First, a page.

Picture this.

You’re a hospitality business owner looking for the next top-tier person to join your team.

Maybe you’ve hired recruitment experts, like us here at Prime, to give you a much better chance of finding the perfect team member you’re searching for. (Bonus tip: working with Prime is a lot more cost-effective than recruiting on your own, plus it takes all the stress and uncertainty of the recruitment process off your shoulders leaving you free to concentrate on running your business while we do the hard work of sourcing a high-quality candidate for you.)

All the applications you’ve received have been painstakingly narrowed down to a shortlist of potential candidates. Now it’s time to start the job interview stage.

But job interviews, for the employer as much as the candidate, can be a double-edged sword.


Because some candidates, often the ones who could be the best fit for the role, will struggle to find the right answers to your questions. Sometimes that’s because they didn’t properly understand the question, sometimes it’s because they let their nerves get in the way, often it’s because they don’t have enough time to remember the best ‘competency/skill-based’ example to give you.

Whatever the reason the interview goes wrong, the result is always the same: the candidate has lost the opportunity to work with you because they haven’t been able to represent themselves in the best light possible, and you – the employer – have lost the opportunity to hire somebody who would have really excelled in the role if only their interview had gone better.

How do you get around this problem?

The John Lewis Partnership has implemented a simple but ingenious solution.

They’ve taken the decision to publish their interview questions on their careers website, so that candidates will know what to expect well in advance of their interview day.

At Prime, we think this is a fantastic idea. Not only will it take a lot of the mystery and obscurity out of the interview process, it will also reduce candidate anxiety by giving them proper time to prepare, and promote diversity in the workforce.

Lorna Bullett, John Lewis Partnership’s talent acquisition lead, described the initiative as a way to “help candidates really demonstrate what they can do so that we get the right fit for the role.”

“We want the right people, from a variety of backgrounds, with the best talent to join our team,” she said, adding that the decision to publish interview questions online so that the organisation can identify and nurture the best talent makes “absolute business sense.”

What are the advantages to letting candidates know the interview questions in advance?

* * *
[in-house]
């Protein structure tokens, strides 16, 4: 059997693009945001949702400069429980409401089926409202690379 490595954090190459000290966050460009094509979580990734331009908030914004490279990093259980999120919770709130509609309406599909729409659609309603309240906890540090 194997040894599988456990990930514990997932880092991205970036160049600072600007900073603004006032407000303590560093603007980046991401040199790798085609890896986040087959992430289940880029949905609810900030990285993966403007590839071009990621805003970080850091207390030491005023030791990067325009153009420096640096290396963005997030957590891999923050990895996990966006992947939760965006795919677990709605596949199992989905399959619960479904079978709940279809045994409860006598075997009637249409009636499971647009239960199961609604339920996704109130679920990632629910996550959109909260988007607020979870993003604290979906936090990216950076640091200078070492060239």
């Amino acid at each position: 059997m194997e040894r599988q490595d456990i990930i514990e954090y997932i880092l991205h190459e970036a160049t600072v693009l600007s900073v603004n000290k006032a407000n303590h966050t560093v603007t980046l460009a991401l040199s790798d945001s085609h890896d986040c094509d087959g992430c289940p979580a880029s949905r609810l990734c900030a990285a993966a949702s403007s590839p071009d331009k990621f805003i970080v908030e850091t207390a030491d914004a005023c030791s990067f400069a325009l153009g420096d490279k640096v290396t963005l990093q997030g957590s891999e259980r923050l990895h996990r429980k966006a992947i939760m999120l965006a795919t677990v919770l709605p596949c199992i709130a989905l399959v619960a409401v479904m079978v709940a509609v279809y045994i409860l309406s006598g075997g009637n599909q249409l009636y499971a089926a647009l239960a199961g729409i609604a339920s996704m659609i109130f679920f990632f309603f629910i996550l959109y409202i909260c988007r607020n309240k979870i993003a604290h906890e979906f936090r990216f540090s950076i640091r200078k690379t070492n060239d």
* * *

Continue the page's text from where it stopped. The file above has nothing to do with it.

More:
Over the last few years there has been a much greater emphasis on ‘skills-based hiring’, wherein candidates are asked to answer questions based on specific competencies instead of being judged on their academic qualifications. Skills-based questions (often associated with the STAR – Situation, Task, Action, Result – Method) are used by interviewers to focus on the specific competencies the role requires, allowing the candidate a chance to showcase their skills by giving an example of how they’ve demonstrated those competencies in the real world.

In theory, this is a much more effective (and fairer) way of interviewing than judging a candidate purely on their previous roles and educational qualifications. However, if a candidate is faced with a competency question and either misunderstands the question or doesn’t have an example that immediately springs to mind, it can unfairly ruin their chances of landing the role.

That’s why John Lewis’ initiative is so important. By offering candidates insight into the types of questions they might be asked, the candidates are given more transparency into the selection criteria and a better chance to prepare. The initiative also means that candidates who require more support, including those who have ADHD, autism, dyslexia, or are neurodiverse, will have a much more structured and supportive interview experience.

Even though the interview will still be thorough and rigorous, and the interviewer will ask in-depth follow-up questions based on the answers they’re given, knowing in advance what they’re going to be asked means that candidates from all backgrounds will have an equal opportunity to succeed.

As far as we’re concerned, any initiative that puts candidates at their ease so they can give their best in the interview situation is worth exploring.

Let’s face it; the job interview is difficult from both sides. As the prospective employer, you want every candidate to show you their best so you can be certain you’re choosing the perfect hire. As the candidate, you want to show the prospective employer your best so they are in no doubt about what you can do.

Maybe it’s something you should consider the next time you’re hiring? John Lewis have published their questions online, but maybe you could include the questions (or some of them) in the email, when you invite your candidates for interview?

What do you think?

If you’ve got any questions, or whenever you’re ready to source your next ideal team member, all you’ve got to do is contact our friendly expert advisors on 020 7580 4398 or email info@primerec.co.uk and we’ll do the rest.

We look forward to working with you soon!

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